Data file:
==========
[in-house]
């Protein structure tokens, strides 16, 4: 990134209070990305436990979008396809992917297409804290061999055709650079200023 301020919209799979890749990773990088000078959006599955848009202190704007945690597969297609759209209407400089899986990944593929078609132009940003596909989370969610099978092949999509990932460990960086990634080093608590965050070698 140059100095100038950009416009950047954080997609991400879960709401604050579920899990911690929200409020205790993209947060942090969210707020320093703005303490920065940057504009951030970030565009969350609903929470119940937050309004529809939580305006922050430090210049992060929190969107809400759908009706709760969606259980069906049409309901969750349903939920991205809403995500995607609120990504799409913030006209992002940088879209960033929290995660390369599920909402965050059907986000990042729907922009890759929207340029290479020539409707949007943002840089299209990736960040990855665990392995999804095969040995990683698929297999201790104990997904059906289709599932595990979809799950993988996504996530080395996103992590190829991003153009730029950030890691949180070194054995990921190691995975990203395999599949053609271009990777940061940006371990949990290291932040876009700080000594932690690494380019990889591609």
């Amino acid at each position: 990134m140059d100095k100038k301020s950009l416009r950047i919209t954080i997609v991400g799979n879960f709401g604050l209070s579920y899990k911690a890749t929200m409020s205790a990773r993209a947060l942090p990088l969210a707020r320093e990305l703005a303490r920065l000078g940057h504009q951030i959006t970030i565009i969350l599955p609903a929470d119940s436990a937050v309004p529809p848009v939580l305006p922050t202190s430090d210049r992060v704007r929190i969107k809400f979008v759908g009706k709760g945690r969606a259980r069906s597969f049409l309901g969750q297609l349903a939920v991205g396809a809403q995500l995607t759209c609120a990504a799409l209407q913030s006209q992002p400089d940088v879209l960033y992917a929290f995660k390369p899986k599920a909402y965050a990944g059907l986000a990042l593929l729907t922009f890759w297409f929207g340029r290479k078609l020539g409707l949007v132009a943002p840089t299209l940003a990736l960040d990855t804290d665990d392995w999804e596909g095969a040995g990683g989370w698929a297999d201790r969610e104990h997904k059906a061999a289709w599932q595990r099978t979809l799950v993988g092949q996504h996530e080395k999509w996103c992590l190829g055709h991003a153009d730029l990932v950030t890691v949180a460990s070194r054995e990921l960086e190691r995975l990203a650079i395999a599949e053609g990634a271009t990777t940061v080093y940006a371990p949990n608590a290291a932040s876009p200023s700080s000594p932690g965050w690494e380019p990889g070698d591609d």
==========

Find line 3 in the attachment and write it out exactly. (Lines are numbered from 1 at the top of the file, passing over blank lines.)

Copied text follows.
């Amino acid at each position: 990134m140059d100095k100038k301020s950009l416009r950047i919209t954080i997609v991400g799979n879960f709401g604050l209070s579920y899990k911690a890749t929200m409020s205790a990773r993209a947060l942090p990088l969210a707020r320093e990305l703005a303490r920065l000078g940057h504009q951030i959006t970030i565009i969350l599955p609903a929470d119940s436990a937050v309004p529809p848009v939580l305006p922050t202190s430090d210049r992060v704007r929190i969107k809400f979008v759908g009706k709760g945690r969606a259980r069906s597969f049409l309901g969750q297609l349903a939920v991205g396809a809403q995500l995607t759209c609120a990504a799409l209407q913030s006209q992002p400089d940088v879209l960033y992917a929290f995660k390369p899986k599920a909402y965050a990944g059907l986000a990042l593929l729907t922009f890759w297409f929207g340029r290479k078609l020539g409707l949007v132009a943002p840089t299209l940003a990736l960040d990855t804290d665990d392995w999804e596909g095969a040995g990683g989370w698929a297999d201790r969610e104990h997904k059906a061999a289709w599932q595990r099978t979809l799950v993988g092949q996504h996530e080395k999509w996103c992590l190829g055709h991003a153009d730029l990932v950030t890691v949180a460990s070194r054995e990921l960086e190691r995975l990203a650079i395999a599949e053609g990634a271009t990777t940061v080093y940006a371990p949990n608590a290291a932040s876009p200023s700080s000594p932690g965050w690494e380019p990889g070698d591609d």